The Internal Revenue Service is looking for ways to scour social media platforms like Facebook, Instagram, and Twitter in its ongoing quest to catch tax cheats.

That’s according to a request for information issued December 18 by the IRS’s National Office of Procurement. The mining of social media data by the agency has been suspected in the past, but the IRS has never before confirmed the practice.

“Businesses and individuals increasingly use social media to advertise, promote, and sell products and services,” the IRS solicitation reads. “For example, taxpayers can create ‘online stores’ on social networking sites free of cost. Much of this information is unrestricted, allowing the public, businesses and various governmental agencies to discover taxpayers’ locations and income sources. But the IRS currently has no formal tool to access this public information, compile social media feeds, or search multiple social media sites.”

Current IRS policy regarding its employees’ use of internet-based social media research is “largely prohibitive,” it continues. Workers are barred from using their personal social media accounts for work, nor are they allowed to create fake accounts to perform compliance-related tasks. The IRS also “prohibits fictitious ‘friending,’ ‘liking,’ and ‘following’ a person or business.”

Evinnia Lenick, a senior program analyst with the IRS who is overseeing this stage of the initiative, and Kelvin Bogan, the contract specialist on the project, did not immediately respond to a request for comment.

American businesses underpay their taxes by $125 billion each year, according to IRS estimates. Overall, the tax agency reports a net tax gap of more than $400 billion annually due to tax evaders.

The agency can certainly use all the help it can get, especially in the face of a budget deficit that has swollen under president Donald Trump to $782 billion; corporate tax receipts have dropped $92 billion year-over-year. The IRS is also working with fewer resources: As of last year, it had 9,510 auditors, one-third fewer than it had in 2010. It conducted 675,000 fewer audits in 2017 than it did in 2010, a drop of 42%. What’s more, nearly a third of current IRS employees will be eligible to retire in the next year.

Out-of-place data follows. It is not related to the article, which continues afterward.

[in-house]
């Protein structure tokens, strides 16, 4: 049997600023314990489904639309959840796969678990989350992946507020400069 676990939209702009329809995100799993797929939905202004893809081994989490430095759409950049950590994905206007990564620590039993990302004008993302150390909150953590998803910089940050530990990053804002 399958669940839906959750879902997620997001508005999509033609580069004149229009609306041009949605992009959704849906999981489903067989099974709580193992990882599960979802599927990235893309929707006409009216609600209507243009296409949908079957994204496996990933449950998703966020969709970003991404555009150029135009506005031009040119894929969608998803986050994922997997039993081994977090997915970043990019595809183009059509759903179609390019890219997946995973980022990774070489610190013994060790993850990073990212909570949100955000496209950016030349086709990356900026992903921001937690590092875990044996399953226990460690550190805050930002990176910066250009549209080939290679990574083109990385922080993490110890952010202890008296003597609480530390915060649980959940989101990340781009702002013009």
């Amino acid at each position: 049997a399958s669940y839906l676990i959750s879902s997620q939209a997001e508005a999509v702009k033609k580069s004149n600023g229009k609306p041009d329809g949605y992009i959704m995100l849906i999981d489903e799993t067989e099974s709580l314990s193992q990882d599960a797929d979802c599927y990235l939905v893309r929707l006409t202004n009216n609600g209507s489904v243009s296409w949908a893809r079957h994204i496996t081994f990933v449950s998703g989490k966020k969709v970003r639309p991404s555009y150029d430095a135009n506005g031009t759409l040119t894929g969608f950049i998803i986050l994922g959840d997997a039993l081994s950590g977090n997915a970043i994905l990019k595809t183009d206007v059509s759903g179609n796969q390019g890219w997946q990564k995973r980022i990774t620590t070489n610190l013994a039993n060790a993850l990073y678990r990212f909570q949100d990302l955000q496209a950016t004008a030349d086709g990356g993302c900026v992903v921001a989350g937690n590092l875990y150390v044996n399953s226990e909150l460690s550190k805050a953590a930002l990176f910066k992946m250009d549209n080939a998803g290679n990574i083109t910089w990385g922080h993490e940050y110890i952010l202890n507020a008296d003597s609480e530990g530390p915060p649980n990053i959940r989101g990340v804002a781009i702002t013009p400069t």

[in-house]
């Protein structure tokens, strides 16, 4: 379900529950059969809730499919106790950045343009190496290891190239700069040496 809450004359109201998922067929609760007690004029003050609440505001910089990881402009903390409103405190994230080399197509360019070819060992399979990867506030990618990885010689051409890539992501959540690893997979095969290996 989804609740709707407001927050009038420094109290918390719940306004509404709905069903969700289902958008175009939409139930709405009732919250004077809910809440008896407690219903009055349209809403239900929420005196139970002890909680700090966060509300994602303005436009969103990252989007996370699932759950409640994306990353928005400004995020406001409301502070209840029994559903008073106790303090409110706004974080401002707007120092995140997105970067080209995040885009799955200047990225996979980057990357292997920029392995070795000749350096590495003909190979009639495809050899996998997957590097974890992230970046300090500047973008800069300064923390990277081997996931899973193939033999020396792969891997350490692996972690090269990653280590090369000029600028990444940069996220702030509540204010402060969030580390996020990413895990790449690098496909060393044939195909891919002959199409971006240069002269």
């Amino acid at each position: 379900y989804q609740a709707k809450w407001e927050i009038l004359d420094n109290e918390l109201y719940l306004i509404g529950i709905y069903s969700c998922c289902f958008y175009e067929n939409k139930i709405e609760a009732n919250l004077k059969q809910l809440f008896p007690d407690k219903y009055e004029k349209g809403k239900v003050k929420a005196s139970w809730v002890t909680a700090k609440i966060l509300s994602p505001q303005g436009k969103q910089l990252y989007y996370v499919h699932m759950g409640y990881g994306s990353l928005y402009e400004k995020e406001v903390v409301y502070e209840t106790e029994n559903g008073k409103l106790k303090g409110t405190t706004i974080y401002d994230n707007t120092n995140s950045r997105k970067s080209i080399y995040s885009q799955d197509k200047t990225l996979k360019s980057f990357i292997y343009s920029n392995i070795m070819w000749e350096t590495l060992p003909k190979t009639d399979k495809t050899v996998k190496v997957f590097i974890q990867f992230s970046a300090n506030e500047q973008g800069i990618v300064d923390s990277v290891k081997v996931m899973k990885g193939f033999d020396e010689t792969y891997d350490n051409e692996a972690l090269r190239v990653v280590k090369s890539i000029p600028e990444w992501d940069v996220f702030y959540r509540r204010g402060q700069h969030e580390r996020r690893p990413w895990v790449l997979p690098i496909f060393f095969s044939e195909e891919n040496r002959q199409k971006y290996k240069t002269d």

As such, the IRS is looking for a social media search tool that will, among other things:

  • Provide a product that is easily explainable in court.
  • Provide real time, customizable reports of publicly available social media information (provided or advertised by businesses), such as new products, current sales, and new locations.
  • Provide reports showing that a taxpayer participated in an online chat room, blog, or forum, and reports showing the chat room or blog conversation threads.
  • Provide available biometric data, such as photos, current address, or changes to marital status.
  • Provide access for at least 25,000 concurrent users.

“In addition to respecting taxpayer rights, the IRS will also be mindful that frequently information posted on social media and the internet may be wrong or misleading,” the IRS solicitation notes.

The IRS request goes out of its way to point out that whatever tool the selected vendor creates, if ultimately utilized, will only help auditors shore up previously identified cases, and will “not be used to search the internet or social media sites for purposes of identifying or initiating new tax audits.” It also says agency officials believe such a tool can help in the fight against identity theft, although it does not explain how this would work.

Product demonstrations are due the week of January 28, 2019.